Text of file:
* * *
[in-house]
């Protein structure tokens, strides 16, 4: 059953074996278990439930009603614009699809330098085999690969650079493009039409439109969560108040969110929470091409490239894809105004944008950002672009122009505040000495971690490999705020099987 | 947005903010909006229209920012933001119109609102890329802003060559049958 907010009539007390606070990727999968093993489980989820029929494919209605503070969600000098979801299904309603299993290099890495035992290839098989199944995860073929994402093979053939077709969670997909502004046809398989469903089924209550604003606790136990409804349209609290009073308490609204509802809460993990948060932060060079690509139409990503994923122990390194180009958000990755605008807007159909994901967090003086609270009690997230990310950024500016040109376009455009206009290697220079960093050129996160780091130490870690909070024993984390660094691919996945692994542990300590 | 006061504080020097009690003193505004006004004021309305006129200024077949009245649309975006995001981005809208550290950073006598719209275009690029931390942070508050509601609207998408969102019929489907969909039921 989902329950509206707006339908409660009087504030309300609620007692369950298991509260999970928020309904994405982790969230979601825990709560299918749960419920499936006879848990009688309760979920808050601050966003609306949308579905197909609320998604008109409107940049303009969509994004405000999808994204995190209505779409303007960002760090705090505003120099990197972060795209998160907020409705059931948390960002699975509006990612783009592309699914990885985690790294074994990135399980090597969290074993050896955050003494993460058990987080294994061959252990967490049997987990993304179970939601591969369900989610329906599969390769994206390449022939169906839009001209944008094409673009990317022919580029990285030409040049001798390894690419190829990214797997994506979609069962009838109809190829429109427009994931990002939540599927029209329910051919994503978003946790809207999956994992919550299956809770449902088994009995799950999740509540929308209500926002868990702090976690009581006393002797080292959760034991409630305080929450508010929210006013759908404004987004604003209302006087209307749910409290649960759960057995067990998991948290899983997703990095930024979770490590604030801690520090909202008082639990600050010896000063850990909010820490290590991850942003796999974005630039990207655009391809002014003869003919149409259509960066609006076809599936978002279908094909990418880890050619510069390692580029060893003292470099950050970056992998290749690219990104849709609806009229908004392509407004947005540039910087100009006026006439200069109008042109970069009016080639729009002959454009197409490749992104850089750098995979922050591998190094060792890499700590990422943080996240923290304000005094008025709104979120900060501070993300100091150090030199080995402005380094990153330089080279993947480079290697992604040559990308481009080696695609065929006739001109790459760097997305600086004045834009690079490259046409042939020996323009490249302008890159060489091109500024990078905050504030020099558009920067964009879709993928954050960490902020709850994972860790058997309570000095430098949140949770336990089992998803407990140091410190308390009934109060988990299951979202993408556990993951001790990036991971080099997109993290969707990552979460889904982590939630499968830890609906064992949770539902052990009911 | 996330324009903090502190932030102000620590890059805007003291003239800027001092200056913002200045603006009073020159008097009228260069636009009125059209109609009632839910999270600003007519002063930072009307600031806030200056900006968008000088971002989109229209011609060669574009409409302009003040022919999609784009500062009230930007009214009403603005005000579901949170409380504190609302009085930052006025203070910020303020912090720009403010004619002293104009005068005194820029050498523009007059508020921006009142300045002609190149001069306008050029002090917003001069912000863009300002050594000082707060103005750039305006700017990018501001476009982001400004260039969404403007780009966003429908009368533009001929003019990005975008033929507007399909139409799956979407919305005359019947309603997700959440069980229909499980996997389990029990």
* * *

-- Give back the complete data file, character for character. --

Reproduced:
[in-house]
């Protein structure tokens, strides 16, 4: 059953074996278990439930009603614009699809330098085999690969650079493009039409439109969560108040969110929470091409490239894809105004944008950002672009122009505040000495971690490999705020099987 | 947005903010909006229209920012933001119109609102890329802003060559049958 907010009539007390606070990727999968093993489980989820029929494919209605503070969600000098979801299904309603299993290099890495035992290839098989199944995860073929994402093979053939077709969670997909502004046809398989469903089924209550604003606790136990409804349209609290009073308490609204509802809460993990948060932060060079690509139409990503994923122990390194180009958000990755605008807007159909994901967090003086609270009690997230990310950024500016040109376009455009206009290697220079960093050129996160780091130490870690909070024993984390660094691919996945692994542990300590 | 006061504080020097009690003193505004006004004021309305006129200024077949009245649309975006995001981005809208550290950073006598719209275009690029931390942070508050509601609207998408969102019929489907969909039921 989902329950509206707006339908409660009087504030309300609620007692369950298991509260999970928020309904994405982790969230979601825990709560299918749960419920499936006879848990009688309760979920808050601050966003609306949308579905197909609320998604008109409107940049303009969509994004405000999808994204995190209505779409303007960002760090705090505003120099990197972060795209998160907020409705059931948390960002699975509006990612783009592309699914990885985690790294074994990135399980090597969290074993050896955050003494993460058990987080294994061959252990967490049997987990993304179970939601591969369900989610329906599969390769994206390449022939169906839009001209944008094409673009990317022919580029990285030409040049001798390894690419190829990214797997994506979609069962009838109809190829429109427009994931990002939540599927029209329910051919994503978003946790809207999956994992919550299956809770449902088994009995799950999740509540929308209500926002868990702090976690009581006393002797080292959760034991409630305080929450508010929210006013759908404004987004604003209302006087209307749910409290649960759960057995067990998991948290899983997703990095930024979770490590604030801690520090909202008082639990600050010896000063850990909010820490290590991850942003796999974005630039990207655009391809002014003869003919149409259509960066609006076809599936978002279908094909990418880890050619510069390692580029060893003292470099950050970056992998290749690219990104849709609806009229908004392509407004947005540039910087100009006026006439200069109008042109970069009016080639729009002959454009197409490749992104850089750098995979922050591998190094060792890499700590990422943080996240923290304000005094008025709104979120900060501070993300100091150090030199080995402005380094990153330089080279993947480079290697992604040559990308481009080696695609065929006739001109790459760097997305600086004045834009690079490259046409042939020996323009490249302008890159060489091109500024990078905050504030020099558009920067964009879709993928954050960490902020709850994972860790058997309570000095430098949140949770336990089992998803407990140091410190308390009934109060988990299951979202993408556990993951001790990036991971080099997109993290969707990552979460889904982590939630499968830890609906064992949770539902052990009911 | 996330324009903090502190932030102000620590890059805007003291003239800027001092200056913002200045603006009073020159008097009228260069636009009125059209109609009632839910999270600003007519002063930072009307600031806030200056900006968008000088971002989109229209011609060669574009409409302009003040022919999609784009500062009230930007009214009403603005005000579901949170409380504190609302009085930052006025203070910020303020912090720009403010004619002293104009005068005194820029050498523009007059508020921006009142300045002609190149001069306008050029002090917003001069912000863009300002050594000082707060103005750039305006700017990018501001476009982001400004260039969404403007780009966003429908009368533009001929003019990005975008033929507007399909139409799956979407919305005359019947309603997700959440069980229909499980996997389990029990």